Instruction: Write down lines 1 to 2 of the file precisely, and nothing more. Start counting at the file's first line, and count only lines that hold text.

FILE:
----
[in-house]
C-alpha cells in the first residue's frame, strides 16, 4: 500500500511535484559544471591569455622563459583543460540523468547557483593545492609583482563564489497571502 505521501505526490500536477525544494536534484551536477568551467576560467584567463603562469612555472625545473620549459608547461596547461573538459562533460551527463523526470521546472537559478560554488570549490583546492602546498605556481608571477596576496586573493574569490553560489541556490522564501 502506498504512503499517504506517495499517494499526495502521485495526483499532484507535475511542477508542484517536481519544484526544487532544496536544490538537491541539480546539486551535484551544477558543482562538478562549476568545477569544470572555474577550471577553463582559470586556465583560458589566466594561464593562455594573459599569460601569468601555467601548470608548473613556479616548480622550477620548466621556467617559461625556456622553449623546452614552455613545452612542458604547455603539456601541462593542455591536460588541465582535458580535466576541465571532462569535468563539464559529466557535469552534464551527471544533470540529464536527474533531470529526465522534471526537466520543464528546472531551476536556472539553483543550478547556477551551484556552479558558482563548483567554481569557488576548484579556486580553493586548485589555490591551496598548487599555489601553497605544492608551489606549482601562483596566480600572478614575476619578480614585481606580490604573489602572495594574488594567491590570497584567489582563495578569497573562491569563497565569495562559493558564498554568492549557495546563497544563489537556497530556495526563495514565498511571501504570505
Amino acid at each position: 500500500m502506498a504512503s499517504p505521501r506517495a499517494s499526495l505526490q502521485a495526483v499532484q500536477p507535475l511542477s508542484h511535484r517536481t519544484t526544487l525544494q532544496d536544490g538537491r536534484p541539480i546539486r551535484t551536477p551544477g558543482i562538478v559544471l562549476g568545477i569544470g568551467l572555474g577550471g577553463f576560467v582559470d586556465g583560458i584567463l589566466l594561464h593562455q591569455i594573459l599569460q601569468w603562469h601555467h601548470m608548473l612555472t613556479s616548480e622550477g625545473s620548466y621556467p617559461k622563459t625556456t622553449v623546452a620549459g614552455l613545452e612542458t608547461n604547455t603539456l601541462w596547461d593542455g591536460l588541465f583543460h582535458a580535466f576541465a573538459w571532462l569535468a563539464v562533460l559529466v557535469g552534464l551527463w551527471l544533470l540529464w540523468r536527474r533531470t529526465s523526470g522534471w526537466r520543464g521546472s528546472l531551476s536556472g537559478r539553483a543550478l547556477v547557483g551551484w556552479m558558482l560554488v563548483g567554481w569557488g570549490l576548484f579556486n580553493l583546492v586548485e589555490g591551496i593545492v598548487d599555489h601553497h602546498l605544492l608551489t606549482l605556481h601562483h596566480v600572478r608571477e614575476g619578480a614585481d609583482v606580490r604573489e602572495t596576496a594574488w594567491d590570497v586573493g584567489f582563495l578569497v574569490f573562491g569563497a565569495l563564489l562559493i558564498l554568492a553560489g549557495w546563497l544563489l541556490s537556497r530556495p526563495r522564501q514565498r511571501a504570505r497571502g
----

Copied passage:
[in-house]
C-alpha cells in the first residue's frame, strides 16, 4: 500500500511535484559544471591569455622563459583543460540523468547557483593545492609583482563564489497571502 505521501505526490500536477525544494536534484551536477568551467576560467584567463603562469612555472625545473620549459608547461596547461573538459562533460551527463523526470521546472537559478560554488570549490583546492602546498605556481608571477596576496586573493574569490553560489541556490522564501 502506498504512503499517504506517495499517494499526495502521485495526483499532484507535475511542477508542484517536481519544484526544487532544496536544490538537491541539480546539486551535484551544477558543482562538478562549476568545477569544470572555474577550471577553463582559470586556465583560458589566466594561464593562455594573459599569460601569468601555467601548470608548473613556479616548480622550477620548466621556467617559461625556456622553449623546452614552455613545452612542458604547455603539456601541462593542455591536460588541465582535458580535466576541465571532462569535468563539464559529466557535469552534464551527471544533470540529464536527474533531470529526465522534471526537466520543464528546472531551476536556472539553483543550478547556477551551484556552479558558482563548483567554481569557488576548484579556486580553493586548485589555490591551496598548487599555489601553497605544492608551489606549482601562483596566480600572478614575476619578480614585481606580490604573489602572495594574488594567491590570497584567489582563495578569497573562491569563497565569495562559493558564498554568492549557495546563497544563489537556497530556495526563495514565498511571501504570505